Of the 2.4 million people living in Qatar, 1.4 million live in what the government officially refers to as “labor camps,” according to recently reported figures of an April 2015 census.
That’s an overwhelming 58% of the entire population.
The stats not only highlight the Gulf nation’s huge — and ever-growing — migrant force but also help direct the world’s attention toward their plight.
Since the census, Qatar's population has grown further to just over 2.5 million.
Although the country is home to more foreign workers than locals, the former are treated differently (read: worse) than the latter.
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Like nearly all other oil-rich Persian Gulf countries, Qatar is also notorious for its exploitation of migrant workers. The issue came under international criticism after the country won the bid to host the FIFA World Cup in 2022.
In order to upgrade its infrastructure in preparation for the extravagant soccer event, Qatar recruited more workers to build large stadiums and luxurious accommodations for visitors.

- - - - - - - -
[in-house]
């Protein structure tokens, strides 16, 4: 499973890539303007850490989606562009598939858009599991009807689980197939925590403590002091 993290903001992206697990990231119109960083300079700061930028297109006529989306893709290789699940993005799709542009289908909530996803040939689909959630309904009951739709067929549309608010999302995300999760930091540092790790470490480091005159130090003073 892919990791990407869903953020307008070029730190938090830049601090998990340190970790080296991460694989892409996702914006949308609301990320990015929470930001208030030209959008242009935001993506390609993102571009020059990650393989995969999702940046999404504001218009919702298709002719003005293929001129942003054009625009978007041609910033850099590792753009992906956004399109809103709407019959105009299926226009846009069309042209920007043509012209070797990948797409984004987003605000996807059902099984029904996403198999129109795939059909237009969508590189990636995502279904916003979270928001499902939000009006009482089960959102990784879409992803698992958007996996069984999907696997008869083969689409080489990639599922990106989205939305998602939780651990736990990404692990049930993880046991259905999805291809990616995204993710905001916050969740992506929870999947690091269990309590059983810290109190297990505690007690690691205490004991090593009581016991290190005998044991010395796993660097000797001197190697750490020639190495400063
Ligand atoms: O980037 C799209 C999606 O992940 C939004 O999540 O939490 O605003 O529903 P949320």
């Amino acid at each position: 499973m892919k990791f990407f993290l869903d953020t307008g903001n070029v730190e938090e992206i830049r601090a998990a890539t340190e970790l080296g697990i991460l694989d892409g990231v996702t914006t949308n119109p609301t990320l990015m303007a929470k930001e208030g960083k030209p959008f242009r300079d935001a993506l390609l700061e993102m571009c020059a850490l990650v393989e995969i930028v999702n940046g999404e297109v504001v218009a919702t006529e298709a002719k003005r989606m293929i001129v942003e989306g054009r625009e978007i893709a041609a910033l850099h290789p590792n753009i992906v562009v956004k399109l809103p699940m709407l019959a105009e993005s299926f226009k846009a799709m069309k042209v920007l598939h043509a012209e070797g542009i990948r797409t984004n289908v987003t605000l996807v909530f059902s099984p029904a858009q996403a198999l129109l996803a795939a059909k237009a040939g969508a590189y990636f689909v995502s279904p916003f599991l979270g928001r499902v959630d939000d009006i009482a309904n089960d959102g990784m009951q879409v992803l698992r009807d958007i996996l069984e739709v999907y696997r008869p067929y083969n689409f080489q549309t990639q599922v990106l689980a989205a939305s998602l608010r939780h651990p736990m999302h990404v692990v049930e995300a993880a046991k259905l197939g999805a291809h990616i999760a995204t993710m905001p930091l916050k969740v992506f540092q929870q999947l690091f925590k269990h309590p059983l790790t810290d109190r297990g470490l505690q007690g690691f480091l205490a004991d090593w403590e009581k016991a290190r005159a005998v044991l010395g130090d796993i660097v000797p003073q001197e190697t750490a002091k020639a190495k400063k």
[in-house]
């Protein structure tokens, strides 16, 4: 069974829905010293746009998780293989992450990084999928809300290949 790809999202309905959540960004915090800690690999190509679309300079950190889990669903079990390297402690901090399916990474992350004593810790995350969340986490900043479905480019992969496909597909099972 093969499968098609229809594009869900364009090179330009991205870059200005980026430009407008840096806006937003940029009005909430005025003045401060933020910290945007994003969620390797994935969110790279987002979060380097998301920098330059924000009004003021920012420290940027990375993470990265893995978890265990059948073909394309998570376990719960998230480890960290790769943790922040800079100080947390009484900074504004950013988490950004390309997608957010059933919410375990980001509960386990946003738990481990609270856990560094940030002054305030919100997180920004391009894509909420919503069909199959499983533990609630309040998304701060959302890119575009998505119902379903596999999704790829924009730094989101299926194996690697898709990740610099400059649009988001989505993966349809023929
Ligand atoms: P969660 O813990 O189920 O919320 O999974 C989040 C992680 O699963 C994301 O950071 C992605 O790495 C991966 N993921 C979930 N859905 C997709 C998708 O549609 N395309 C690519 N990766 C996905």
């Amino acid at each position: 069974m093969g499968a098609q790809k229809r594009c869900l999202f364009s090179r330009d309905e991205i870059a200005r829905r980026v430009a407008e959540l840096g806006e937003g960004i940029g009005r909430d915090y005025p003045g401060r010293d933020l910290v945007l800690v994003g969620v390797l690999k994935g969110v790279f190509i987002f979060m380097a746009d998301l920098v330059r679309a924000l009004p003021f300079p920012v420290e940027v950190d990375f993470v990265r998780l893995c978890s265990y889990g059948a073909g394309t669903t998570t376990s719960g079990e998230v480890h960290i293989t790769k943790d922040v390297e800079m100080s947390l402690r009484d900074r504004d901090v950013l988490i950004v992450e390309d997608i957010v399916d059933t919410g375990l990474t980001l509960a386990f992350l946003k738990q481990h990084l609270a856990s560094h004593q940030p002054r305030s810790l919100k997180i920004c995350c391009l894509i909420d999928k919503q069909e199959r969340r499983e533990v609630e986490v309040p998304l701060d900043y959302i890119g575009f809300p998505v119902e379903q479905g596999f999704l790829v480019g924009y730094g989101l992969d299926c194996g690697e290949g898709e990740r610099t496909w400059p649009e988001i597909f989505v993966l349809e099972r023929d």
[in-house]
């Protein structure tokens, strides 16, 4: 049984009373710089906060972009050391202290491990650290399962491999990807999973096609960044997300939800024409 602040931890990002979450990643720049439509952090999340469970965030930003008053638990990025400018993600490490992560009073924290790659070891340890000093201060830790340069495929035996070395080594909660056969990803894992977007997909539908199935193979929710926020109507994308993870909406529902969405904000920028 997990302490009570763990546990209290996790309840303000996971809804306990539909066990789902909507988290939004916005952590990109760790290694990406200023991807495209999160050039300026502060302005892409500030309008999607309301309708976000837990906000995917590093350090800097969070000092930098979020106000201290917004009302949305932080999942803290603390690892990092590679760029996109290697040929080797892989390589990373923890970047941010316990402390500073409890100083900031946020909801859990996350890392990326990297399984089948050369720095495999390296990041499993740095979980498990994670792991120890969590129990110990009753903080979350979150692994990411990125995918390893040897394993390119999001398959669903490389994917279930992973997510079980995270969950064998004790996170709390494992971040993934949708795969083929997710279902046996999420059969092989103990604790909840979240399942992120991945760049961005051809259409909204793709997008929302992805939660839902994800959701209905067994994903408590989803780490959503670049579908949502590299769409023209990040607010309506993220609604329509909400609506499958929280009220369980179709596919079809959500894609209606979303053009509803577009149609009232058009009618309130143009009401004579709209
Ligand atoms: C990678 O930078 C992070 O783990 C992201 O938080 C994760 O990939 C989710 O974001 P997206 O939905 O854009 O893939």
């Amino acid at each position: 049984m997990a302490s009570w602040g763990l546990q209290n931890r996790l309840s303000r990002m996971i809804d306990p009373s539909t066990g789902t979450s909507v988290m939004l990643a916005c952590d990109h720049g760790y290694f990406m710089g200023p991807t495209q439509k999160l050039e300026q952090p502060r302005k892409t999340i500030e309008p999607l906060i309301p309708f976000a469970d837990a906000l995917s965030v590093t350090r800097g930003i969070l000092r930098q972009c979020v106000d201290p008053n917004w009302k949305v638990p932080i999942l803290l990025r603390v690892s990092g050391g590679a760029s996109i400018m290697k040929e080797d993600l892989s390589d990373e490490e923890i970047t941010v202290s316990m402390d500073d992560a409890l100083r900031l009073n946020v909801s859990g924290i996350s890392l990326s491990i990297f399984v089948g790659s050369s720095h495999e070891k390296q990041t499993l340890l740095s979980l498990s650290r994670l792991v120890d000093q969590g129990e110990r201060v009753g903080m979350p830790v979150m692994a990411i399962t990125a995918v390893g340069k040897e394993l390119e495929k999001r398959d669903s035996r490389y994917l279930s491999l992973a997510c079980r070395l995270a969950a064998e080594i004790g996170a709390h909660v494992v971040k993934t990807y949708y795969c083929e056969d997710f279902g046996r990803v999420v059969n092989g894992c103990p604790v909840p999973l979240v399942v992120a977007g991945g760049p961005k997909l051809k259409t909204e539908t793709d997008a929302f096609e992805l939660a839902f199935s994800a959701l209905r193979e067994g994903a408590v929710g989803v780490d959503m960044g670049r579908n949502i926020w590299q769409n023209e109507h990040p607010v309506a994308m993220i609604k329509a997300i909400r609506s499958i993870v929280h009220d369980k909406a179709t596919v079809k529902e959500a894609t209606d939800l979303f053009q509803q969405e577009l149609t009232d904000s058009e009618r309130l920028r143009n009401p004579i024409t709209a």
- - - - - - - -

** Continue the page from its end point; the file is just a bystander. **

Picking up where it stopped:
However, the authorities failed to provide adequate facilities and protection, including proper accommodation, to the workforce. In March, Amnesty International said workers at Khalifa International Stadium were forced to live in “squalid accommodation, pay huge recruitment fees and have had wages withheld and passports confiscated.”
Qatar, in response, promised to look into the allegations, while saying it “welfare of migrant workers was a top priority."
Despite repeated assurances to improve living conditions for its expat workforce, 11 people were killed and 12 injured in Qatar when a fire broke out in a camp housing laborers who were working on a tourism project.